American Obesity Rates on the Rise
Nearly 3 of 10 Americans Are Obese
Americans have become even fatter than before, with nearly 28 percent saying they are clinically obese, a new survey finds.
According to an NBC News report, more than two-thirds of Americans are either overweight or obese. But a Gallup-Healthways poll shows a record number are tilting the scales from merely overweight into the medically dangerous obese category.
“Mississippi had the highest incidence of obesity in the nation for the second year in a row, at 35.2 percent,” Gallup said in a statement. “Hawaii had the lowest incidence of obesity in 2014, making it the only state where fewer than one in five residents are obese.”
Last year, the group found that about 27 percent of Americans were obese. Someone who is 5-foot-5 and weighs 149 pounds has a body mass index of 24, considered a healthy weight. Add a pound and the same person has a BMI of 25 and is considered overweight. At 180 pounds this person has a BMI of 30 and is considered obese.
People who are obese have higher rates of heart disease, diabetes, some cancers, arthritis and Alzheimer's disease. But Gallup and Healthways say there are more subtle drawbacks as well. Even when factoring in education, religion, age and income, obese adults are 29 percent more likely to say they lack purpose in life and nearly 34 percent more likely to suffer financially than non-obese adults, the groups found.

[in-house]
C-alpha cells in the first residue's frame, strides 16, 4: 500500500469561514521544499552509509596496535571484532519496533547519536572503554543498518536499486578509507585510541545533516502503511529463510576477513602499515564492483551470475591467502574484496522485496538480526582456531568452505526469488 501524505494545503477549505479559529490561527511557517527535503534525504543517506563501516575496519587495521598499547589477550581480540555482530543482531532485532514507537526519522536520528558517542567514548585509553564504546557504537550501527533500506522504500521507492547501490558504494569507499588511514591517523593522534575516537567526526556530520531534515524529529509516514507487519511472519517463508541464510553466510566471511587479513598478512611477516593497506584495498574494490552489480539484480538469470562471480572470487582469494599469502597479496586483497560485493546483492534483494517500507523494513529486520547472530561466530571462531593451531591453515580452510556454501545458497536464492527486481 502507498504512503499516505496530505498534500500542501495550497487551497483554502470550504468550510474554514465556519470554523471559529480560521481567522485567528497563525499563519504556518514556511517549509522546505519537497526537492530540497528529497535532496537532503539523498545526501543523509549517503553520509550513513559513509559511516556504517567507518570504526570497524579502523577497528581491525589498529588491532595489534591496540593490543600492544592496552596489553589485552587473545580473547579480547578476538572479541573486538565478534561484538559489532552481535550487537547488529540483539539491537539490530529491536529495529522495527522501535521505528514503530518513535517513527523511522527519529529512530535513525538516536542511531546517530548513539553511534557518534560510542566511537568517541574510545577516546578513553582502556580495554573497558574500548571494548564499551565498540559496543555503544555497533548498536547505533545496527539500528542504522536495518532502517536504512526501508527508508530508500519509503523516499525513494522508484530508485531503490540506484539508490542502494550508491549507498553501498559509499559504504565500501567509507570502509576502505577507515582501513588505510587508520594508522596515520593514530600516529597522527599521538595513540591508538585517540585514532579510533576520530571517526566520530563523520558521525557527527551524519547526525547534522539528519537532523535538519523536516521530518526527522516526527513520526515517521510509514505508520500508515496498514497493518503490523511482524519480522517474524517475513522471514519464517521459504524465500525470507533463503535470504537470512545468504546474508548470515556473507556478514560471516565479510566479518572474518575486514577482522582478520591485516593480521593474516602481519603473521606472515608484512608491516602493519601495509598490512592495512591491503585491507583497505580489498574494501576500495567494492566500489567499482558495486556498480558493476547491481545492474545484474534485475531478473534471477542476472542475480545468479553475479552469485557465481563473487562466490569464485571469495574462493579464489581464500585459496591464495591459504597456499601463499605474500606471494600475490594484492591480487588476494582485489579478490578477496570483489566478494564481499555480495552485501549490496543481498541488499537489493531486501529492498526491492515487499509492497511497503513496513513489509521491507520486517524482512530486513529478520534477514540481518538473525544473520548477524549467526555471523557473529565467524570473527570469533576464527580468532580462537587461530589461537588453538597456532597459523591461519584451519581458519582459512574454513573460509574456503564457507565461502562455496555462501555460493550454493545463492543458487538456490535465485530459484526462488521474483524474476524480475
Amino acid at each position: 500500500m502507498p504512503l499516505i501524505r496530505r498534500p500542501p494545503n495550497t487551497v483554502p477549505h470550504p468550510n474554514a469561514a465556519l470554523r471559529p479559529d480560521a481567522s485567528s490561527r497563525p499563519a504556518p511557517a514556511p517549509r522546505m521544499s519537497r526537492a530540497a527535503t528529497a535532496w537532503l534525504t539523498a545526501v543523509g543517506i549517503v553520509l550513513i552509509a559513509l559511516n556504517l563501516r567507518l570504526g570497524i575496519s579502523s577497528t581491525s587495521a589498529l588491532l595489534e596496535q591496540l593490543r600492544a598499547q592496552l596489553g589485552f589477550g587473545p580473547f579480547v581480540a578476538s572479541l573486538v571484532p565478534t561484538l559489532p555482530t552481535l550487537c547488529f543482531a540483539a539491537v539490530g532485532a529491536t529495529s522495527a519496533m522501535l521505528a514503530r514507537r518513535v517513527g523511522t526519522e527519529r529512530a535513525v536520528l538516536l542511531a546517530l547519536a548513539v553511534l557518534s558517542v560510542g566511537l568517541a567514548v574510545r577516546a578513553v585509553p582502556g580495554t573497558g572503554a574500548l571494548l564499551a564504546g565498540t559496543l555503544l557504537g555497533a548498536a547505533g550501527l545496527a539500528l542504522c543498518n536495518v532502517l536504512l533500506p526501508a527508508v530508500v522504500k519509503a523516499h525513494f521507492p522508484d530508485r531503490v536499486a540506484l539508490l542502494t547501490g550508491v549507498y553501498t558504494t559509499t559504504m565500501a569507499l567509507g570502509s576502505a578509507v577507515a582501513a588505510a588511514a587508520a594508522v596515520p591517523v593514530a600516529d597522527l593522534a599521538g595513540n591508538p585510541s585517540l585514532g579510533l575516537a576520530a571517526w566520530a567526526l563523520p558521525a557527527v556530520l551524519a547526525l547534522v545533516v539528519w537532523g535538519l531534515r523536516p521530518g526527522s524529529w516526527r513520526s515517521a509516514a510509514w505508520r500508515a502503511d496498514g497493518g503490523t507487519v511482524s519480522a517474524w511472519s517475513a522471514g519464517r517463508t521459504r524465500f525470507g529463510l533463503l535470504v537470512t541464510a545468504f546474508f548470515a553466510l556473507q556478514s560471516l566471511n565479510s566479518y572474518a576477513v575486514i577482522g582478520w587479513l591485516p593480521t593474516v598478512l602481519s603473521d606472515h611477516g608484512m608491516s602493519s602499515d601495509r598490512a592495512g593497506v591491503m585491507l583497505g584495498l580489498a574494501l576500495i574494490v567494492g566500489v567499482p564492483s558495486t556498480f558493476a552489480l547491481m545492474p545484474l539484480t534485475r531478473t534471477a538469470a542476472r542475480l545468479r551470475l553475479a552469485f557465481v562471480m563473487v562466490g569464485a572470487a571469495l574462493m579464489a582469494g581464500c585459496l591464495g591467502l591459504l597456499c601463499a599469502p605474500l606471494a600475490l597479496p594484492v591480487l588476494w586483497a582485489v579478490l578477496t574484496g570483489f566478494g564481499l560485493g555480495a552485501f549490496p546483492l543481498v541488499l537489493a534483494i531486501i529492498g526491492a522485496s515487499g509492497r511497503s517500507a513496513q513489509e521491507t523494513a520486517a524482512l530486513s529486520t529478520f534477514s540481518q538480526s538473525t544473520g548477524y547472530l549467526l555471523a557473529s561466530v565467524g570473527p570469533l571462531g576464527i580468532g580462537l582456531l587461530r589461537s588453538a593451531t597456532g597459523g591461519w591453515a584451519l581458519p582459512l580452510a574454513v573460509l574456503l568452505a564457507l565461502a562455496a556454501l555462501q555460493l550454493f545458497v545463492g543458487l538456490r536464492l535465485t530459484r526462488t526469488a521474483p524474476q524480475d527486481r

"In a handful of states, more than a third of the population is obese," Gallup said in a statement. "Obesity-related health problems could drive up healthcare costs and potentially have larger economic implications for states that suffer most."
The five slimmest states, with the percentage of population that is obese:
- Hawaii: 19 percent
- Colorado: 20.3 percent
- Montana: 23.5 percent
- California: 23.9 percent
- Massachusetts: 24 percent
The most obese states:
- Mississippi: 35.2 percent
- West Virginia: 34.3 percent
- Louisiana: 33.2 percent
- Arkansas: 33 percent
- Oklahoma: 32.6 percent